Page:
Synopsis: An analysis of the draft clause on ‘downsizing’ and the new residence nil rate band included in draft Finance Bill 2016. The measure will apply for deaths from 6 April 2017 where the downsizing move or disposal occurred on or after 8 July 2015.

The draft Finance Bill clauses published on 9 December includes further detail on the ‘downsizing’ provisions announced at Summer Budget 2015. Broadly, the measure ensures that an estate will not be prevented from benefiting from ‘residence nil-rate band’ linked to a former property with a higher value where an individual either downsizes to a lower value home or sells (or otherwise disposes of) a qualifying residence on or after 8 July 2015, provided that other assets of an equivalent value to the ‘lost’ residence nil rate band are left to direct descendants (‘closely inherited’).

A technical note on the proposals was published for consultation in September 2015 and the issues raised have, according to HMRC, been taken into account in the draft legislation which has now been published in a Schedule to clause 44 of Finance Bill 2016. The Schedule amends new sections 8D-8F IHTA 1984 (introduced by Finance (No. 2) Act 2015) and introduces new sections 8FA-8FE which provide that a person’s estate will benefit from a downsizing addition where prior to death (but on or after 8 July 2015) the deceased had:

• Either downsized to a less valuable residence or sold or otherwise disposed of a qualifying residence – so that the full residence nil rate band (RNRB) can no longer be claimed; and

• Left either the lower value residence (or an interest in it) or some other assets to direct descendants on their death.

Note that in cases where RNRB has been lost as a result of a downsizing move, it is not necessary for the new residence to be closely inherited in order for the estate to qualify for the downsizing addition – the addition will be available even where the new residence is left to someone else provided that some other assets are closely inherited. However, in such cases, the amount of the downsizing addition will be limited to the lower of the amount of RNRB lost as a result of the downsize or other disposal, and the value of the property or other assets being closely inherited.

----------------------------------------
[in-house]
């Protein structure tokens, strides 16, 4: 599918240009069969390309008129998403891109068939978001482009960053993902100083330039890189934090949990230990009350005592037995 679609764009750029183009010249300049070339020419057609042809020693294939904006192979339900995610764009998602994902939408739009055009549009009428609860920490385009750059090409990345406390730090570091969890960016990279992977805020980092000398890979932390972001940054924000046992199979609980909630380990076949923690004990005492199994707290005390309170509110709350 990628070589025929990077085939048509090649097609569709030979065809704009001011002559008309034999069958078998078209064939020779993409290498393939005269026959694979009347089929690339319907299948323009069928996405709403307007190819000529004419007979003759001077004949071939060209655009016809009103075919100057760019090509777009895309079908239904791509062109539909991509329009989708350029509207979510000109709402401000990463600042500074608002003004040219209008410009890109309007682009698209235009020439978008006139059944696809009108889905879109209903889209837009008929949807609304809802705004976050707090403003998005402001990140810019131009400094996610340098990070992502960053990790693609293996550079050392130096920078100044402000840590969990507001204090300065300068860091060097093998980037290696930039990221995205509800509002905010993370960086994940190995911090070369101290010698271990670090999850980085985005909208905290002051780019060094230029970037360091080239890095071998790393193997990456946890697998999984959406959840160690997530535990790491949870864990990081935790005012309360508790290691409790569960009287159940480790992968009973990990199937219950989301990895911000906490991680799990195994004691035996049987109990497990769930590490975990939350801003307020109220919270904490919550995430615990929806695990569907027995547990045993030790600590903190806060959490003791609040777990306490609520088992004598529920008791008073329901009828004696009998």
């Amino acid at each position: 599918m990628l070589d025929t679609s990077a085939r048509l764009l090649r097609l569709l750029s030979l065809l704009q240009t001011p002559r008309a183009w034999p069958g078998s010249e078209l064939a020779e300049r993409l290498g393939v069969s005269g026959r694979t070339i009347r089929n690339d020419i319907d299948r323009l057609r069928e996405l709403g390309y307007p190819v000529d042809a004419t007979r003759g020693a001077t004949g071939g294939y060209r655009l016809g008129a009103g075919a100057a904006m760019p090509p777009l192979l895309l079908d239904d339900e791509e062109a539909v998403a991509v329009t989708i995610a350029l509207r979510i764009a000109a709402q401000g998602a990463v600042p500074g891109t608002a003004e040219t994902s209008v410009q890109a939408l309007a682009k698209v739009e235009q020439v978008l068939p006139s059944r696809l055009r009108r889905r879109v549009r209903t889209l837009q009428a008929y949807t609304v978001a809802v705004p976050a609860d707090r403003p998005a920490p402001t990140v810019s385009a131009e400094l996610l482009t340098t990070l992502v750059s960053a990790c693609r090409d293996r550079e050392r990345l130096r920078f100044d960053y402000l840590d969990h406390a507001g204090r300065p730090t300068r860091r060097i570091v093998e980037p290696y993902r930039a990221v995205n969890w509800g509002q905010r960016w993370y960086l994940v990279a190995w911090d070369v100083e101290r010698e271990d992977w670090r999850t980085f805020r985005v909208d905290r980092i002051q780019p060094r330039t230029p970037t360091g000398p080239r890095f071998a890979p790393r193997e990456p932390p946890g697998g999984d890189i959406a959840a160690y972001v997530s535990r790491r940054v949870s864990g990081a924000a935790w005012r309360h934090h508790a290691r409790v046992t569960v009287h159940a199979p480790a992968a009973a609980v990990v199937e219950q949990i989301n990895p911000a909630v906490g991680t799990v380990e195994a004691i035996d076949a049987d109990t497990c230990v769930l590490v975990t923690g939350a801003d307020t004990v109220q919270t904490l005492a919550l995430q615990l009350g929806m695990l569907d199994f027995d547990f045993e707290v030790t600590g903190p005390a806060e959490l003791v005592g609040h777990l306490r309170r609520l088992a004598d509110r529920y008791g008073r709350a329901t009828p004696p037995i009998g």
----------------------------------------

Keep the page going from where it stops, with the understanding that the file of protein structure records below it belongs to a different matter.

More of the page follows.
The downsizing addition must be calculated in percentage terms with the percentage of RNRB lost by reason of the downsizing or other disposal being applied to the person’s default allowance at death to determine the lost relievable amount. The precise formula for calculating the residence nil rate amount is complicated but in simple terms the lost (additional) RNRB is calculated via a four-step process:

1. Calculate the percentage of the then available RNRB that the individual could have claimed had they died at the time of disposal of the former residence.

2. Calculate the percentage of the currently available RNRB that the individual is actually able to claim on death.

3. Calculate the difference between these two percentages

4. The lost RNRB is the resulting percentage multiplied by the RNRB that the individual is otherwise able to claim on death.

This amount (or, if lower, the value of the closely inherited assets) is added to the RNRB that would otherwise have been available (taking account of any amount carried forward under the transferable nil rate band rules) to determine the total amount of RNRB available to the estate.

While HMRC are yet to update their technical note to include detailed examples of what this will look like in practice, we would envisage the new rules operating as follows:

Example 1 – downsizing